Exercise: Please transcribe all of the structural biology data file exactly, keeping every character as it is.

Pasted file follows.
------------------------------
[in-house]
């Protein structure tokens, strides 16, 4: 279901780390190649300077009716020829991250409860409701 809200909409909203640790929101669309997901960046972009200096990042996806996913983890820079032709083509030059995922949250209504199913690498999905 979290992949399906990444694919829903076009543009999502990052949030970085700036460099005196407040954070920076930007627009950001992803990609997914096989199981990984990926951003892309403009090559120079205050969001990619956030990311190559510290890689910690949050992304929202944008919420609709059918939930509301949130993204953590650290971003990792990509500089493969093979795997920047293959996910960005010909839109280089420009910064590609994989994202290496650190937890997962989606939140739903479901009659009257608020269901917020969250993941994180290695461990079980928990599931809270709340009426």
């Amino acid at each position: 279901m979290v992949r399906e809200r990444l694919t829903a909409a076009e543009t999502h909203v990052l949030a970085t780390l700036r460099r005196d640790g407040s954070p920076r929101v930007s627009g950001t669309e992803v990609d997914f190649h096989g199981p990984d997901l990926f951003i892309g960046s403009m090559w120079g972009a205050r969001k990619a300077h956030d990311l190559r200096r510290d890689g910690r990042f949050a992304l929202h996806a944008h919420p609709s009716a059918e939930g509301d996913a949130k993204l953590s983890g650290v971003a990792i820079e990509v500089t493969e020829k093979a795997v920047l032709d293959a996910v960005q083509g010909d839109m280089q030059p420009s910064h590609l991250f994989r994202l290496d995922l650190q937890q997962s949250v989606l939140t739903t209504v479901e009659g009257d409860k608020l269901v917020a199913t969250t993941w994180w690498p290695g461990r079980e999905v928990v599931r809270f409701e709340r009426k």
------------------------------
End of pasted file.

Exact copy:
[in-house]
């Protein structure tokens, strides 16, 4: 279901780390190649300077009716020829991250409860409701 809200909409909203640790929101669309997901960046972009200096990042996806996913983890820079032709083509030059995922949250209504199913690498999905 979290992949399906990444694919829903076009543009999502990052949030970085700036460099005196407040954070920076930007627009950001992803990609997914096989199981990984990926951003892309403009090559120079205050969001990619956030990311190559510290890689910690949050992304929202944008919420609709059918939930509301949130993204953590650290971003990792990509500089493969093979795997920047293959996910960005010909839109280089420009910064590609994989994202290496650190937890997962989606939140739903479901009659009257608020269901917020969250993941994180290695461990079980928990599931809270709340009426």
């Amino acid at each position: 279901m979290v992949r399906e809200r990444l694919t829903a909409a076009e543009t999502h909203v990052l949030a970085t780390l700036r460099r005196d640790g407040s954070p920076r929101v930007s627009g950001t669309e992803v990609d997914f190649h096989g199981p990984d997901l990926f951003i892309g960046s403009m090559w120079g972009a205050r969001k990619a300077h956030d990311l190559r200096r510290d890689g910690r990042f949050a992304l929202h996806a944008h919420p609709s009716a059918e939930g509301d996913a949130k993204l953590s983890g650290v971003a990792i820079e990509v500089t493969e020829k093979a795997v920047l032709d293959a996910v960005q083509g010909d839109m280089q030059p420009s910064h590609l991250f994989r994202l290496d995922l650190q937890q997962s949250v989606l939140t739903t209504v479901e009659g009257d409860k608020l269901v917020a199913t969250t993941w994180w690498p290695g461990r079980e999905v928990v599931r809270f409701e709340r009426k």